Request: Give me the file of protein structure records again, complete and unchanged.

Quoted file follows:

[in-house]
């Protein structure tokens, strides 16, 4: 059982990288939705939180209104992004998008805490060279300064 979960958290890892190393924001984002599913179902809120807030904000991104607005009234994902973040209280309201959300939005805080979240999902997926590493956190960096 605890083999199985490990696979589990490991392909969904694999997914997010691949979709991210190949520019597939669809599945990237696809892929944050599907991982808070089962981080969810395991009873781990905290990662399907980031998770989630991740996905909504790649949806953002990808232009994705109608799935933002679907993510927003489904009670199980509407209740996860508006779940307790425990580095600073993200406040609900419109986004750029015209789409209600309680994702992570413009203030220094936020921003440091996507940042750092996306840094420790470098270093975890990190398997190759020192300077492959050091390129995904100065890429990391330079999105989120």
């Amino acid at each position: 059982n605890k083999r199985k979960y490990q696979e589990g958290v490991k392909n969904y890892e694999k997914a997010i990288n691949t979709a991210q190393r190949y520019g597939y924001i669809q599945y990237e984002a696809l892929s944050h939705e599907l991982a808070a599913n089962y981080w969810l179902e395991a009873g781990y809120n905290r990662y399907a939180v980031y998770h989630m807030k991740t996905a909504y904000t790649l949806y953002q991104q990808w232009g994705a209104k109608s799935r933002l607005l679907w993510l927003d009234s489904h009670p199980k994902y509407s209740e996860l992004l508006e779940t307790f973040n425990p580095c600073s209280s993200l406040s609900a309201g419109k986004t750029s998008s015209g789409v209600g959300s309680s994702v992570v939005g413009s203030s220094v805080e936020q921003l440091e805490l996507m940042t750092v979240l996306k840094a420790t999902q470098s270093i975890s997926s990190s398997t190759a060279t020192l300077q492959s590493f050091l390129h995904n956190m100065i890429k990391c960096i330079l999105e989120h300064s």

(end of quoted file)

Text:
[in-house]
């Protein structure tokens, strides 16, 4: 059982990288939705939180209104992004998008805490060279300064 979960958290890892190393924001984002599913179902809120807030904000991104607005009234994902973040209280309201959300939005805080979240999902997926590493956190960096 605890083999199985490990696979589990490991392909969904694999997914997010691949979709991210190949520019597939669809599945990237696809892929944050599907991982808070089962981080969810395991009873781990905290990662399907980031998770989630991740996905909504790649949806953002990808232009994705109608799935933002679907993510927003489904009670199980509407209740996860508006779940307790425990580095600073993200406040609900419109986004750029015209789409209600309680994702992570413009203030220094936020921003440091996507940042750092996306840094420790470098270093975890990190398997190759020192300077492959050091390129995904100065890429990391330079999105989120």
């Amino acid at each position: 059982n605890k083999r199985k979960y490990q696979e589990g958290v490991k392909n969904y890892e694999k997914a997010i990288n691949t979709a991210q190393r190949y520019g597939y924001i669809q599945y990237e984002a696809l892929s944050h939705e599907l991982a808070a599913n089962y981080w969810l179902e395991a009873g781990y809120n905290r990662y399907a939180v980031y998770h989630m807030k991740t996905a909504y904000t790649l949806y953002q991104q990808w232009g994705a209104k109608s799935r933002l607005l679907w993510l927003d009234s489904h009670p199980k994902y509407s209740e996860l992004l508006e779940t307790f973040n425990p580095c600073s209280s993200l406040s609900a309201g419109k986004t750029s998008s015209g789409v209600g959300s309680s994702v992570v939005g413009s203030s220094v805080e936020q921003l440091e805490l996507m940042t750092v979240l996306k840094a420790t999902q470098s270093i975890s997926s990190s398997t190759a060279t020192l300077q492959s590493f050091l390129h995904n956190m100065i890429k990391c960096i330079l999105e989120h300064s």